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In 1965, Leonard Cullen, owner of Weall & Cullen Nurseries Ltd., a garden supply and landscaping business in the Greater Toronto Area, purchased 150 acres of land on Taunton Road West in Whitby in order to establish a recreational garden for tourists and a Weall & Cullen farm property. 100 acres of property was designated for Weall & Cullen, while the remaining 50-acre parcel was set aside for the recreational garden. Cullen developed these 50 acres over the following years, adding a miniature village of Southern Ontario homes built to 1/12th scale, restaurant, gift shop, tea room, mini golf course, washrooms, rockery, paths, and various flower beds. On December 30, 1971, Cullen officially incorporated his park and village as Cullen Gardens of Cedar Valley Incorporated. This name was later changed to Cullen Gardens Incorporated. On May 30, 1980, the site was opened to the public as Cullen Gardens and Miniature Village.
The company specialized in seasonal floral displays, special events for holidays (particularly its winter Festival of Lights), live performances, and its miniature village, which initially featured 600 hand-built miniature people, 150 vehicles, and 80 structures. Cullen Gardens was open from late spring to early January of each year. In peak season and at the height of its popularity, Cullen Gardens employed around 150 individuals. The organization retained a full-time staff of 30 individuals year-round and hired seasonal employees from May to December.
In 1981, Cullen Gardens Inc. purchased Hood Park, an 88-acre tract of land that was also located on Taunton Road West (Lot 28, Concession 3). The company donated 17 acres of this property to the Baptist Convention of Ontario and Quebec in the mid-1980s for the establishment of a Baptist Leadership Education Centre. The remainder of the Hood Park property was sold to a developer.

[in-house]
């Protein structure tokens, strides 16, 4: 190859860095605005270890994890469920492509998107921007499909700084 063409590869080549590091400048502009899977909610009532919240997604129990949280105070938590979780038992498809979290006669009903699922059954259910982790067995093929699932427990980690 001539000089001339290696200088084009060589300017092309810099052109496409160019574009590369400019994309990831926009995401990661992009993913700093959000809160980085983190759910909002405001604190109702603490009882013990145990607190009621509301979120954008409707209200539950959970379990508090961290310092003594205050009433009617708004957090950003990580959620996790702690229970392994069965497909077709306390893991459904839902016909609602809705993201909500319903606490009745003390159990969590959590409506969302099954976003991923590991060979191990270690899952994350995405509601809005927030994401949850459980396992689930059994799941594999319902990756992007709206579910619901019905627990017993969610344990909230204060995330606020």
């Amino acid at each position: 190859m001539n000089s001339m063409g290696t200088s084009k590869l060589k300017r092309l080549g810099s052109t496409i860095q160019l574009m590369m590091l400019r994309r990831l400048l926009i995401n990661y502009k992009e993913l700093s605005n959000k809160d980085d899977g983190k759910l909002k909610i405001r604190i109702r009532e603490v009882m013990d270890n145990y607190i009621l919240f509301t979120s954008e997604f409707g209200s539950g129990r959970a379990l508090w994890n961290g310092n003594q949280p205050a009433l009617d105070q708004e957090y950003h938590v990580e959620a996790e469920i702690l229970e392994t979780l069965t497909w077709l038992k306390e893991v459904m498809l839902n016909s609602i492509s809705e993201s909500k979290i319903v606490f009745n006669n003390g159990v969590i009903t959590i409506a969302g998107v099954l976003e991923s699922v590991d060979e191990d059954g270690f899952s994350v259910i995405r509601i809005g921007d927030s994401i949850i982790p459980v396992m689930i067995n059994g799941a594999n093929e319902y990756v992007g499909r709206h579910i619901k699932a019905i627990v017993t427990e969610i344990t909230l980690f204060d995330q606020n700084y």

In 1986, Leonard Cullen paid to move the Lynde House Museum, a Georgian home built in Whitby between 1812-1814 for the Lynde family, to Cullen Gardens. Staff renovated the house and added artifacts and life-sized animatronic figures representing the Lynde family. The museum re-opened in June 1988. In subsequent years, Cullen Gardens also paid to transport five historic homes from the Greater Toronto Area to the site. These homes, which had originally been slated for demolition, were intended for a new tourist attraction called the Prettiest Street in Ontario. Leonard Cullen hoped to install luxury boutiques and bed and breakfast accommodations in the houses, but due to financial constraints and rising insurance costs, this vision was never realized.
In 1986, Leonard Cullen's son, Peter began working as a groundskeeper at Cullen Gardens. In 1988, Susan Green, Leonard Cullen's daughter, became involved in the administration of the business, particularly the management of shops and food services. Susan Green and Peter Cullen also began acquiring shares from Leonard Cullen.
In 1987, Cullen Gardens added a new fine dining restaurant, which was initially called the Garden Gate Restaurant and eventually became Cullen Gardens Restaurant. In the same year, Cullen Gardens created banquet rooms, a tower lobby entrance, and a miniature cottage country. In May, these new attractions were opened to the public in an especially momentous ceremony, which was attended by Lieutenant-Governor of Ontario Lincoln Alexander.
In spite of such additions, Cullen Gardens struggled to remain profitable throughout the 1990s and early 2000s. The organization's challenges during this time included a 1989 fire that destroyed the original restaurant and gift shop, rising insurance costs, and the introduction of the federal Goods and Services Tax. By 1999, Susan Green purchased Peter Cullen's shares and became president of the organization, as well as sole owner of the Cullen Gardens property. In an effort to attract new visitors, Cullen Gardens renovated its fine dining restaurant and re-opened it as a casual dining facility (the Grill and Grape Restaurant). This initiative was unsuccessful.
In January 2006, Susan Green sold the Cullen Gardens property and buildings to the Corporation of the Town of Whitby. The miniature village collection was purchased by the City of Oshawa, who in turn sold it to Niagara Parks in 2011.
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Cullen, Len and Adele Stephens. "Dig About It...And Dung It." Self-Published. 1983.
Susan Green (Former owner of Cullen Gardens Inc.), interviewed by Gillian Dunks, Whitby, ON, November 2017.
Law, John. “A Small World Comes to Niagara Parks.” St Catherine Standard, November 21, 2012. Accessed November 20, 2017. http://www.stcatharinesstandard.ca/2012/11/21/a-small-world-comes-to-niagara-parks.